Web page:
You don't have to graph a line to understand it. Linear equations represent lines algebraically. These equations possess many different forms, which not only act as graphing outlines but also include important and specific values. One of the most common forms is slope-intercept, where y = mx + b. In this form, "y" and "x" are variables, "m" represents the line's slope and "b" is the y-intercept, the point where the line intersects the y-axis. You can find the y-intercept from the slope-intercept form, or through other linear equation forms like the general and point-slope forms, through simple mathematical operations and substitutions.
Obtain a linear equation in standard or general form, which is a * x + b * y = c, where "a," "b" and "c" are coefficients. Note that the b-coefficient in this type of equation is different than the b in the slope-intercept form. For this example, allow the equation to be 3x + 5y = -15.
Convert the equation to slope-intercept form by subtracting the expression with the x-variable from each side of the equation, then divide the all expressions by the y-variable's coefficient. In this example, 3x + 5y - 3x = -15 - 3x becomes 5y = -3x -15, and dividing all the terms by 5 results in y = -3/5x - 3.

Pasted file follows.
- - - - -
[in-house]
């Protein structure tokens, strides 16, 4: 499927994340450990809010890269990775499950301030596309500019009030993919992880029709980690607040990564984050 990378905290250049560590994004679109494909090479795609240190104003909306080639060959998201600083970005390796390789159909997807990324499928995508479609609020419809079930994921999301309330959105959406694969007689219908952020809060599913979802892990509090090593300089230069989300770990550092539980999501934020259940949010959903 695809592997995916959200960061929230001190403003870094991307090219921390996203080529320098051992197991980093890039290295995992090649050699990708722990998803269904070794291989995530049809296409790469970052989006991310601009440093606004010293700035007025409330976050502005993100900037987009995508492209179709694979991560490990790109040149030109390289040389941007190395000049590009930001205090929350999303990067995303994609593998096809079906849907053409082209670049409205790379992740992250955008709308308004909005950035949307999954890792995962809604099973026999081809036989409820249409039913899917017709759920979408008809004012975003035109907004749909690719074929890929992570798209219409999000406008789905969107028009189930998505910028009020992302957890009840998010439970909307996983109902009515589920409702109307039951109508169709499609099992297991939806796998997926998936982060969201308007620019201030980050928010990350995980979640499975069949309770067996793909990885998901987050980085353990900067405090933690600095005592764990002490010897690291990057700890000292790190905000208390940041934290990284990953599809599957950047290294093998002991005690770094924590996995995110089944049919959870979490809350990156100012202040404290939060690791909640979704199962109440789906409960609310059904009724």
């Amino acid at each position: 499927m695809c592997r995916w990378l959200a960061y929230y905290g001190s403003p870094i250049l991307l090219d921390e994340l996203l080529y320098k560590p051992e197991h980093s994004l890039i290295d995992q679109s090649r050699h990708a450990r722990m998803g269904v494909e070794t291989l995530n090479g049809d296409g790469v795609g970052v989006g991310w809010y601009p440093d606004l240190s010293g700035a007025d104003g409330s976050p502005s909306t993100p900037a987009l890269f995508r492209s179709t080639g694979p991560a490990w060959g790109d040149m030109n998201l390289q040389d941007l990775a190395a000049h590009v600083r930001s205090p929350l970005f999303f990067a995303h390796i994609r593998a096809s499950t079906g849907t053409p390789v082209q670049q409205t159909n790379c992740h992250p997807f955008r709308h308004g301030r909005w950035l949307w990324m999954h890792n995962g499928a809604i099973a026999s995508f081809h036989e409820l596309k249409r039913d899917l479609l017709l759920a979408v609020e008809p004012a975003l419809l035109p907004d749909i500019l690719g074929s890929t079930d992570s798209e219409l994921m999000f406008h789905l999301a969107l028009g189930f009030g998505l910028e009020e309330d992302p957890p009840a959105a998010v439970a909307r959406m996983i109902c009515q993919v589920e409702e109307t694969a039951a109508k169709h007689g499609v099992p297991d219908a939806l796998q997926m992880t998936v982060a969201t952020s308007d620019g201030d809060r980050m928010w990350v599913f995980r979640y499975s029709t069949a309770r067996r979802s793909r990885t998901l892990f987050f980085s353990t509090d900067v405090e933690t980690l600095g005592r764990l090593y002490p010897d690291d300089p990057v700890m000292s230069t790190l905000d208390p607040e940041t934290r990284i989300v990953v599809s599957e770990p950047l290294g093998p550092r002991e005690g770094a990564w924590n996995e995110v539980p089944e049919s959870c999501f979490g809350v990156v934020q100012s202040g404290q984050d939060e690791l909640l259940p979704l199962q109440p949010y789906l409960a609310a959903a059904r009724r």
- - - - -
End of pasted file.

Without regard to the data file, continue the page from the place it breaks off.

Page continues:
Set the x-variable to zero and then solve the equation to find the y-intercept. Concluding this example, y = -3/5 * 0 - 3 becomes y = -3. The y-intercept is -3.
Obtain a linear equation in point-slope form, which is (y - y1) = m * (x - x1), where "y1" and "x1" are the Cartesian coordinates (x1, y1). For this example, allow the equation to be (y - 2) = 3 * (x - 4).
Convert the equation to slope-intercept form by multiplying the slope to the expression in the parentheses and moving the y1 value to the right side of the equation. In this example, (y - 2) = 3 * (x - 4) becomes (y - 2) = 3x - 12, which then becomes y = 3x -10.
Set the x-variable to zero and then solve the equation for the y-intercept. Concluding this example, y = 3 * 0 - 10 becomes y = -10. The y-intercept is -10.